Yes, the popular Uffizi Gallery and its Gothic paintings, Roman sculptures and Renaissance art is a must-see when visiting Florence.
But you knew that.
My goal: to take you beyond your guidebook and what you already know and immerse yourself in Florence’s rich art culture.
When looking for art in Florence, don’t miss the following experiences.
Love Italy? Don’t miss my Italy trip video at the bottom of this post. Or click here to view it on YouTube.
1. Take A Class With One Of Florence’s Few Fresco Artists
When in Florence I was shocked to learn that despite the city’s vibrant fresco heritage, there are only a handful of fresco artists left today, according to Dr. Alan Pascuzzi. I was fortunate enough to take a workshop with Dr. Pascuzzi through Context Travel, a tour company focused on taking travelers beneath a destination’s surface.
I’d always thought fresco paintings referred to large murals in churches; however, buon fresco (true fresco) refers to the technique of using natural pigment on freshly-laid wet lime plaster. There is no binding agent in the paints as there is with oil painting; simply water. Due to the nature of limestone, the pigments bind to the surface for a truly lasting masterpiece.
The trick: you’ve got to move quickly, as the work must be complete before the plaster dries.
In the workshop I painted Mrs. Lenzi, a woman the Italian Renaissance painter Masaccio painted in a donor portrait (meaning her and her husband were most likely the ones who commissioned the fresco). The class began with tracing and poking holes into a “cartoon” — not as in Bugs Bunny, but from the Italian word “carta,” meaning paper.
The poked tracing paper was then placed over the wet plaster and “pounced” with red ochre pigment powder puffs. When the paper was taken off, I was left with a powder-outlined sketch upon which to begin painting.
It was truly a creative race against the clock.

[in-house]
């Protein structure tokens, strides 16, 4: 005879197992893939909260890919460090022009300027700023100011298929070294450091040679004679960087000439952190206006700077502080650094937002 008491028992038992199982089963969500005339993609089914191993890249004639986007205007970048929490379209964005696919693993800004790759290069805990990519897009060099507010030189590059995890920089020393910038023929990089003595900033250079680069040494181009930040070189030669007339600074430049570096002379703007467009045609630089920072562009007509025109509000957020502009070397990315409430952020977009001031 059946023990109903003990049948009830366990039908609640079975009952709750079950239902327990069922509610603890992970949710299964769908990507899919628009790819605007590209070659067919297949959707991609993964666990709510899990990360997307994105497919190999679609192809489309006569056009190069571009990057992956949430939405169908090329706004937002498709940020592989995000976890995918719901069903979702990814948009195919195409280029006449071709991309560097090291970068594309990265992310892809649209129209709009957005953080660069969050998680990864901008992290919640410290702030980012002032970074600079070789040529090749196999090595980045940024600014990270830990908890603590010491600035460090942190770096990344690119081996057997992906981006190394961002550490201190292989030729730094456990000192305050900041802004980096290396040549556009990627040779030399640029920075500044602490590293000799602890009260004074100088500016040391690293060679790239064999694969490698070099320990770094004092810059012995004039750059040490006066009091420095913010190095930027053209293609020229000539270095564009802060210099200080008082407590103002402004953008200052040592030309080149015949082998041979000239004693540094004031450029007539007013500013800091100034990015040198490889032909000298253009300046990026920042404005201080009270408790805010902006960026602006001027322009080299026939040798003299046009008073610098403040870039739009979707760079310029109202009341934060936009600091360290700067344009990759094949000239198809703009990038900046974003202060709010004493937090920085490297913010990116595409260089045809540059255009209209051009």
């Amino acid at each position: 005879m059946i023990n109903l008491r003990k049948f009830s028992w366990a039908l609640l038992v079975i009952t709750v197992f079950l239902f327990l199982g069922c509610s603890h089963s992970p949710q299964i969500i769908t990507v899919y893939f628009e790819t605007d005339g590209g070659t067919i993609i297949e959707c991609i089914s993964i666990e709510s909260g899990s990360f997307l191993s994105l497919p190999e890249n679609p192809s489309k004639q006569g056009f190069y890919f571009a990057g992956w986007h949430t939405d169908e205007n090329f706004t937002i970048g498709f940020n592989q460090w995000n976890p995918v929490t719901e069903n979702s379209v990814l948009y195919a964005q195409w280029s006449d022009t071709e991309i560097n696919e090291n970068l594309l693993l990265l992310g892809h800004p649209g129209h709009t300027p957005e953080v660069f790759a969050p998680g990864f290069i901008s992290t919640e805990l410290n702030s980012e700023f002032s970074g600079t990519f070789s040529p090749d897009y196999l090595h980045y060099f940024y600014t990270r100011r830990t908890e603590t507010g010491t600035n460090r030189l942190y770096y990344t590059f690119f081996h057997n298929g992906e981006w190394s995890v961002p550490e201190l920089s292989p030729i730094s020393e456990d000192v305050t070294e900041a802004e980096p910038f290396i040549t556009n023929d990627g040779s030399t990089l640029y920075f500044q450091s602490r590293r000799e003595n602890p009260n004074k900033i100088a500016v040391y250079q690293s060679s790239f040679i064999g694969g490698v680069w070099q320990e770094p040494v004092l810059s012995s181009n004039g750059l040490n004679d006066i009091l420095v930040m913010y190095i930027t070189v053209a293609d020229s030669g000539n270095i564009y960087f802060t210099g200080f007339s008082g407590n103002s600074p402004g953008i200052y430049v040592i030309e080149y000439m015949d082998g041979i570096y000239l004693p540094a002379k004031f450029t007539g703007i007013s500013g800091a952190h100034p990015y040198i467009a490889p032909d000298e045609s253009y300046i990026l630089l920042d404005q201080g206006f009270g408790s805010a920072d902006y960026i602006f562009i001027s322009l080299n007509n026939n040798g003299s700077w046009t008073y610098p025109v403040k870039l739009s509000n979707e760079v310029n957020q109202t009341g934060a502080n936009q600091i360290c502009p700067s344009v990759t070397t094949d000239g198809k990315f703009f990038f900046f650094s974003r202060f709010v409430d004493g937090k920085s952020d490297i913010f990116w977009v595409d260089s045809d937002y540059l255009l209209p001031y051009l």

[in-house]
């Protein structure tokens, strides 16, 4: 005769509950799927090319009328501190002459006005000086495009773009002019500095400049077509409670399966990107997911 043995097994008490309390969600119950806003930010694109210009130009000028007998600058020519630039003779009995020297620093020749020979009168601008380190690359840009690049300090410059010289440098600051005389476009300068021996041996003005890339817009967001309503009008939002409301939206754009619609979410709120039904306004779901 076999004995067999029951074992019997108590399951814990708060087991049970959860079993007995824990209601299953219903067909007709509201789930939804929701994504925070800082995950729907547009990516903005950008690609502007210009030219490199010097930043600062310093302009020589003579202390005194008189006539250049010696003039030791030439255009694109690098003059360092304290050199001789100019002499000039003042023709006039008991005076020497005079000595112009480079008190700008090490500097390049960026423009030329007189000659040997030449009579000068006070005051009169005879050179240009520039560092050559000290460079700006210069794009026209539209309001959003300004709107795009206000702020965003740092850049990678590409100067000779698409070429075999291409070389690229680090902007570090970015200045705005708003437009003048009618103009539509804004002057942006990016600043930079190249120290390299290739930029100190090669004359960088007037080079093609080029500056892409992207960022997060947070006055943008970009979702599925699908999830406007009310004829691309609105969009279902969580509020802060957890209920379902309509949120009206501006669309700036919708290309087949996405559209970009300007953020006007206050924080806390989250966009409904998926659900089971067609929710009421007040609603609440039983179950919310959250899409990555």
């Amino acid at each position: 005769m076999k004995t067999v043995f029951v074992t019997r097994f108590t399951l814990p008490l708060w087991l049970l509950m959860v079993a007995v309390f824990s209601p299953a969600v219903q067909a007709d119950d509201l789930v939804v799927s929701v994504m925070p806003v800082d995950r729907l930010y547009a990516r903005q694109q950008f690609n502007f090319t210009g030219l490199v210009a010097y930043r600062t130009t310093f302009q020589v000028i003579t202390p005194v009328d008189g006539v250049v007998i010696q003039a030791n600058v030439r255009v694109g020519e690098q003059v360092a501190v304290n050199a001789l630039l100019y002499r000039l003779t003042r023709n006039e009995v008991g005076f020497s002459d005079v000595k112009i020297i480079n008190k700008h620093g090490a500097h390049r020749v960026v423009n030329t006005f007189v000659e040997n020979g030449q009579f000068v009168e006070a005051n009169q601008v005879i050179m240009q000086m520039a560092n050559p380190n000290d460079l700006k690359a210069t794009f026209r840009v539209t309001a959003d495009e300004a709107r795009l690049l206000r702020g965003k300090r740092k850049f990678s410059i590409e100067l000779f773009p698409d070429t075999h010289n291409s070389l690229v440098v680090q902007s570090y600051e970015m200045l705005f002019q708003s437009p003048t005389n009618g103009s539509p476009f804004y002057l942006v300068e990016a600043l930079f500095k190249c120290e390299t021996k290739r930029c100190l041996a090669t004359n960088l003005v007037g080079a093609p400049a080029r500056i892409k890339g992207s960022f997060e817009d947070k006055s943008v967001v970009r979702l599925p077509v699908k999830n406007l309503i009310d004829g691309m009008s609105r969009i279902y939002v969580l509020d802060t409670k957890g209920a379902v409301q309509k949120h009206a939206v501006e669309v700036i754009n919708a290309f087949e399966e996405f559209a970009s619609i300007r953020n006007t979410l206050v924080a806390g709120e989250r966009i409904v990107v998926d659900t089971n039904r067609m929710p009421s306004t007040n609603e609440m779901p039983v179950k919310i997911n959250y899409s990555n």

Tip: You get to take home your own fresco, and there really isn’t a better souvenir than art in Florence. While the fresco is being tempered, head over to the Hemingway Cafe for a “second breakfast” (Italians start the day with coffee then have a pastry a few hours later). It’s a literary-themed cafe with delicious cakes and an impressive hot chocolate selection.
Price: $95 per person. Click here to book.
2. Savor A Spritz With An Artsy View At Belvedere Fort
You’ll need to have some energy to get to the top of a giant hill to access the ancient Belvedere Fort, constructed between 1590 and 1595. Today it’s a modern art museum with indoor exhibit rooms as well as large-scale outdoor sculptures that look funky with the skyline background.
While the Aperol Spritz originated in Venice, it’s still popular in Florence. It’s the perfect sip while taking in the views, giant sleeping skeletons and head massagers — at least that’s what it looked like to me — sitting in front of the Duomo and Giotto’s Campanile.
Tip: The fort is right next to the Boboli and Bardini Gardens (10 Euros per person to visit both). To be honest I was less than impressed with both, at least in the summer as there were barely any flowers to see. The fort, however, was cheaper and more interesting to visit.
Price: 3 Euros. The fort is open daily from 10:30am to 6:30pm, aside for Mondays when it’s closed.
3. Wander The San Niccolo Neighborhood
Yes, you’ll of course want to wander the San Giovanni neighborhood to see famed sites like the Duomo and Piazza della Repbulica. However, when you want to stroll quiet streets packed with creativity, San Niccolo doesn’t disappoint. Here you’ll find funky artist shops, many run by legendary locals.
Stop by notable street artist Clet’s Studio to buy stickers and signs of his recognizable stick figure in street signs. I noticed these signs all over Florence, and it became clear they were actually art once in the shop.